Izzo is confident Nix, a senior with only one more game guaranteed on his schedule, will maintain his composure against the Blue Devils, however.
"Normally, he's not as goofy," Izzo said. "You'd have to appreciate this, and it's the most honest statement I can give you is, he's afraid of it ending. It's like being backed into the corner. For the most part, over the years, and there's always different issues with Derrick because Derrick's Derrick.
"I sat down and talked to him about it, and I think he'll do great. If he doesn't, I'll pull him out for a minute and put him back in."
Izzo clarified his position on players' cell phones. Yes, he has asked the players to leave them in their hotel rooms while traveling to practice. But, as much as he'd like to, he hasn't confiscated them and entombed them in 12 feet of concrete.
"I want to make sure that everybody knows, if I took their cell phones away from them, my guys would die," Izzo said. "That'd be un-American. I didn't do that. But like coming here (to Lucas Oil Stadium), it's nice to not see guys texting and Tweeting.
"Going to practices and coming down to meetings, they used to keep them in their pocket and put them on Airplane mode or whatever. That's out now. They just leave them in their rooms and that's been a treat, it's been a joy, it's what all America should do."
The Spartans are in the same Indianapolis hotel they occupied during the 2012 Big Ten Tournament, which they won. But, that wasn't by choice.
"They place you in hotels," Izzo said. "You've just got to be a high enough seed that you don't get place in that tent city with outdoor port-a-johns. It just so happens, it's in the same place."
Michigan State's first NCAA Tournament game was played at 12:15 p.m., but it will face Duke at 9:45 p.m. How will the Spartans spend the day?
"Everything's the same for both teams, but we'll get up a little later and figure out how to do some things during the day," Izzo said. "We'll get some rest, but early, and once we get them up, we'll keep them moving. I don't want them sitting in their room or sleeping all day. I don't think it's going to be problem, but if it is, it's the same problem for Duke."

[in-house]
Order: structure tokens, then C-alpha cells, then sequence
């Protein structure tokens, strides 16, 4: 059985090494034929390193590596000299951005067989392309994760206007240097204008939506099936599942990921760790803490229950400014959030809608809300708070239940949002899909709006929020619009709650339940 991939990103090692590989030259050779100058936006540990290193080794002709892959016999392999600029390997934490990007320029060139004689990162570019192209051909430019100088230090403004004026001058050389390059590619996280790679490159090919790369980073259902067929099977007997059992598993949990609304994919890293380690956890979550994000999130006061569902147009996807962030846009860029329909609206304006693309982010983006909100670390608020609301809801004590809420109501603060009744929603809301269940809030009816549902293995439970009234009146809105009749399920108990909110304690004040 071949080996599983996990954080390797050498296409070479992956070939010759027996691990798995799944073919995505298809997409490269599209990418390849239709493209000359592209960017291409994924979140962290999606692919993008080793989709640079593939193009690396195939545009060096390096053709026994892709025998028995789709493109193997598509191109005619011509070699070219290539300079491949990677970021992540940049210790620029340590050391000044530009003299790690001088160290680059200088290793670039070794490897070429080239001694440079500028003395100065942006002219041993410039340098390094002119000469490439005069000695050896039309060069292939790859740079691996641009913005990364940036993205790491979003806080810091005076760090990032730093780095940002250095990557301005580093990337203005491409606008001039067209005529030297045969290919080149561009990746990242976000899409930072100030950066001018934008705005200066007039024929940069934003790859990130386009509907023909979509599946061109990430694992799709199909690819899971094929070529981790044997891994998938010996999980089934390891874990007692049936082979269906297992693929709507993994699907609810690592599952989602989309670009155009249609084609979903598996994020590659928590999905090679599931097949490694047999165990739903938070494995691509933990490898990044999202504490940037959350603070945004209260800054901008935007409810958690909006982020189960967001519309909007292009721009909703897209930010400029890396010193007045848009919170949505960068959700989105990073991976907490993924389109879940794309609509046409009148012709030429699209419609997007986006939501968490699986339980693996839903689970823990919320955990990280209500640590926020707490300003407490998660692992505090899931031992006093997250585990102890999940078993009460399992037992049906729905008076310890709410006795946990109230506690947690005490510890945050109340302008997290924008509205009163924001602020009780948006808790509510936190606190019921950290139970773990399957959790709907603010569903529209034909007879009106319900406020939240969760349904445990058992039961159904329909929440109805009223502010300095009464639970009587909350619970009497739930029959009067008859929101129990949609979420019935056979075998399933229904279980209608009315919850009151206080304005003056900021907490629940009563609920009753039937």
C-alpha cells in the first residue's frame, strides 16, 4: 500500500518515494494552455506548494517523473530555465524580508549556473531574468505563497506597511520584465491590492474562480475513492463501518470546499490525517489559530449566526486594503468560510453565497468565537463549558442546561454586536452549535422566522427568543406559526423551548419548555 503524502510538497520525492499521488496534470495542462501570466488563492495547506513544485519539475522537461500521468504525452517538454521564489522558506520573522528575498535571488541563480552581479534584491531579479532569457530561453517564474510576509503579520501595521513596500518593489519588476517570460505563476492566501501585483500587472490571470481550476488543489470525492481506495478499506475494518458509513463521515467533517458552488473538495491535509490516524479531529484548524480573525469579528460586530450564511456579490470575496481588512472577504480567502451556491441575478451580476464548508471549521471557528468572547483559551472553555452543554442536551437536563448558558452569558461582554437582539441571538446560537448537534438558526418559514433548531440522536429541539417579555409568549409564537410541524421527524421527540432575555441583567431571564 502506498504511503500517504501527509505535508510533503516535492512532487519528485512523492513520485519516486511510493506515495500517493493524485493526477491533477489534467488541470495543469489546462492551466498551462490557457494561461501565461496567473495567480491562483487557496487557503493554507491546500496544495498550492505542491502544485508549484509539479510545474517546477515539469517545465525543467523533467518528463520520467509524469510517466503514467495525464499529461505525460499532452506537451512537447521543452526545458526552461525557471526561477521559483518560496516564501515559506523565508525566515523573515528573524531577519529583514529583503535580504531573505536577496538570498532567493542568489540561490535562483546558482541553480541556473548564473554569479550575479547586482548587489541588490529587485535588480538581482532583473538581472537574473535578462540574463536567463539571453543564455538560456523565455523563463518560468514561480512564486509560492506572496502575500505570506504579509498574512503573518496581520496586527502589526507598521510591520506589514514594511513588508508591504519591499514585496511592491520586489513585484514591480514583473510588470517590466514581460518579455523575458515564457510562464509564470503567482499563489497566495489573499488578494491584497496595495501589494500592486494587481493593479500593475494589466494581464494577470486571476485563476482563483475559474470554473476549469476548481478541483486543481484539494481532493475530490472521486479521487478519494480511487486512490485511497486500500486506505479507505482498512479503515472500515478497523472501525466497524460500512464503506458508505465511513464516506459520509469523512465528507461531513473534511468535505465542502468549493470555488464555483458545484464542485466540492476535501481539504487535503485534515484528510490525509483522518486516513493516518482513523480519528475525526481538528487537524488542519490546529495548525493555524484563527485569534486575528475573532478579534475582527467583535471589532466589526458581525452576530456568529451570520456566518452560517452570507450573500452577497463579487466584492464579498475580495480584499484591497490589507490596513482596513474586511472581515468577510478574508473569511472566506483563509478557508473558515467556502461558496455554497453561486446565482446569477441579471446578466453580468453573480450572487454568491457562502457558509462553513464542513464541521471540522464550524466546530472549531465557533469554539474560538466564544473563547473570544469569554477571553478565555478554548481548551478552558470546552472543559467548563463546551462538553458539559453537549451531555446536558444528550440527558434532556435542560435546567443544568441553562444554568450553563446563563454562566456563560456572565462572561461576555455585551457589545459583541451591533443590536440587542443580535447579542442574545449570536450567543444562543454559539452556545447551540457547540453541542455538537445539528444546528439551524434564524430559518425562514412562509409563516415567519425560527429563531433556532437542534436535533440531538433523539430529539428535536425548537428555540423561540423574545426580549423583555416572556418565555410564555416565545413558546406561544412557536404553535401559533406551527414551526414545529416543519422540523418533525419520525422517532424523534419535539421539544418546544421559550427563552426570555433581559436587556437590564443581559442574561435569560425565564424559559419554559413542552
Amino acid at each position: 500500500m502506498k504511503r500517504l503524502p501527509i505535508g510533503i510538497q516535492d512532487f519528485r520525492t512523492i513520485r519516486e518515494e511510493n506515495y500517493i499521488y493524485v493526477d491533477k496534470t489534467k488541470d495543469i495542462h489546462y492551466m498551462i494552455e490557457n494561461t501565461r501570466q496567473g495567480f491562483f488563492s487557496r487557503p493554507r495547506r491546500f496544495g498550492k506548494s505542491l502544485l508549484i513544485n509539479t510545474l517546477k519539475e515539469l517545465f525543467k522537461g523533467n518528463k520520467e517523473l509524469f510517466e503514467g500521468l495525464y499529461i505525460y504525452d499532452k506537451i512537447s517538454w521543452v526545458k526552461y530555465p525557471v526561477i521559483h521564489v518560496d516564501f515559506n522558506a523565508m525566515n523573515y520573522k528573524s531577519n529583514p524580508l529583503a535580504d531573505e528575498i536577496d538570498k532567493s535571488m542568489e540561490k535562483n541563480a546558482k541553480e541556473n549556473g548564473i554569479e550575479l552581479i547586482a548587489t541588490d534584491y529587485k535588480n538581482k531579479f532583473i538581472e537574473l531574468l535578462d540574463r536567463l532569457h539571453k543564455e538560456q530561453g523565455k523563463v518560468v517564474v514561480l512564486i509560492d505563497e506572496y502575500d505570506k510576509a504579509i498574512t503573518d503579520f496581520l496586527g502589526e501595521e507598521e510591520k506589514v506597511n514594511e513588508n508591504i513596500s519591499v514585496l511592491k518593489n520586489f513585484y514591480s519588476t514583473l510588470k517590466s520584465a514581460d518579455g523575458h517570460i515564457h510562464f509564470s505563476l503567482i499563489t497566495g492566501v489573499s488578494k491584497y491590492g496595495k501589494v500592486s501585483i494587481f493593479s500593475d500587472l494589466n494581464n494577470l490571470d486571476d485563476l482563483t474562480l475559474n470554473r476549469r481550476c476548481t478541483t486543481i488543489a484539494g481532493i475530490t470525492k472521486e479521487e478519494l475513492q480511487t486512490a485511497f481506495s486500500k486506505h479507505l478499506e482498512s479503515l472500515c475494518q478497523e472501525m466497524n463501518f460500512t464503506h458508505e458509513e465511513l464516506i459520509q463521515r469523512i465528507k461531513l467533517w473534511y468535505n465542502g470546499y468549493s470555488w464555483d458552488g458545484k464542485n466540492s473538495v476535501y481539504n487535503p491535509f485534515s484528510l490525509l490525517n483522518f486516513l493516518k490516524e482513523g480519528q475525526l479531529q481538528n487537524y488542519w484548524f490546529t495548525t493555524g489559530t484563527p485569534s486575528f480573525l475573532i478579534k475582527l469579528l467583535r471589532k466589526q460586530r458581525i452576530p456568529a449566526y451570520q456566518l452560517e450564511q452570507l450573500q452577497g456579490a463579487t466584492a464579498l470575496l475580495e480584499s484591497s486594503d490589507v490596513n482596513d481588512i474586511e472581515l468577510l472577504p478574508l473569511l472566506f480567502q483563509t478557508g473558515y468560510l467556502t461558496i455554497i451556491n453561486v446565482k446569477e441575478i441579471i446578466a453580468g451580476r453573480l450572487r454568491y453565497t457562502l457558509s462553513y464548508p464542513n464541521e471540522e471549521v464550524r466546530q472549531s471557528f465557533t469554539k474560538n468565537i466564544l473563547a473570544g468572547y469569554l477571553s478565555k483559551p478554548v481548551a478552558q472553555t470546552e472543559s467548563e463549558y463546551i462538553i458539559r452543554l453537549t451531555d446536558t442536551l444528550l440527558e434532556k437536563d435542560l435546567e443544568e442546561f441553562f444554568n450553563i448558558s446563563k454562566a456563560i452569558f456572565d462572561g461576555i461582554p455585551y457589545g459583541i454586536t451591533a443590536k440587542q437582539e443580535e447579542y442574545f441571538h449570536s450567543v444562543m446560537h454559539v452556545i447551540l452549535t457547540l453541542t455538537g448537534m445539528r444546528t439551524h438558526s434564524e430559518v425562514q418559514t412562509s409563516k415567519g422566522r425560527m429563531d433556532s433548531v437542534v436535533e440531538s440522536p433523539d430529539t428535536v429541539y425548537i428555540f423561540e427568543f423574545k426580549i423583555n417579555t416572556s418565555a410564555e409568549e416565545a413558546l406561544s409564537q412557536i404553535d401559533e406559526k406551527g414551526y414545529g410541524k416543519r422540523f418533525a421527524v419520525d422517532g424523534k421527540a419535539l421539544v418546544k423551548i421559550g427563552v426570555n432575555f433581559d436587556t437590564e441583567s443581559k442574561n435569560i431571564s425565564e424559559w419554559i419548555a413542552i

Izzo's patented candor gained national attention when he told a national radio show that his son, Steven, picked Duke over MSU to advance to the Elite Eight.
"I hope he's right," Krzyzewski said. "One of my granddaughters picked Montana to win the whole thing. She had Montana beating us in the national championship game, so I wouldn't bet necessarily on what kids or grandkids do.
"But, I thought that was a great story and for Tom to share it, that's a good thing. And by the way, his son will be sitting on our bench and has a scholarship to Duke. I've been communicating with him and have arranged that deal. So, (Steven) sold him out, but he sold him out for a good price, so it's a good thing."
While Izzo and Krzyzewski have emphasized that their role in the game is secondary to the players who compete in it, Appling drank in the significance of their coaching showdown.
"It's incredible," Appling said. "Two future Hall of Fame coaching going at it in the Sweet 16 - it doesn't get any better than this."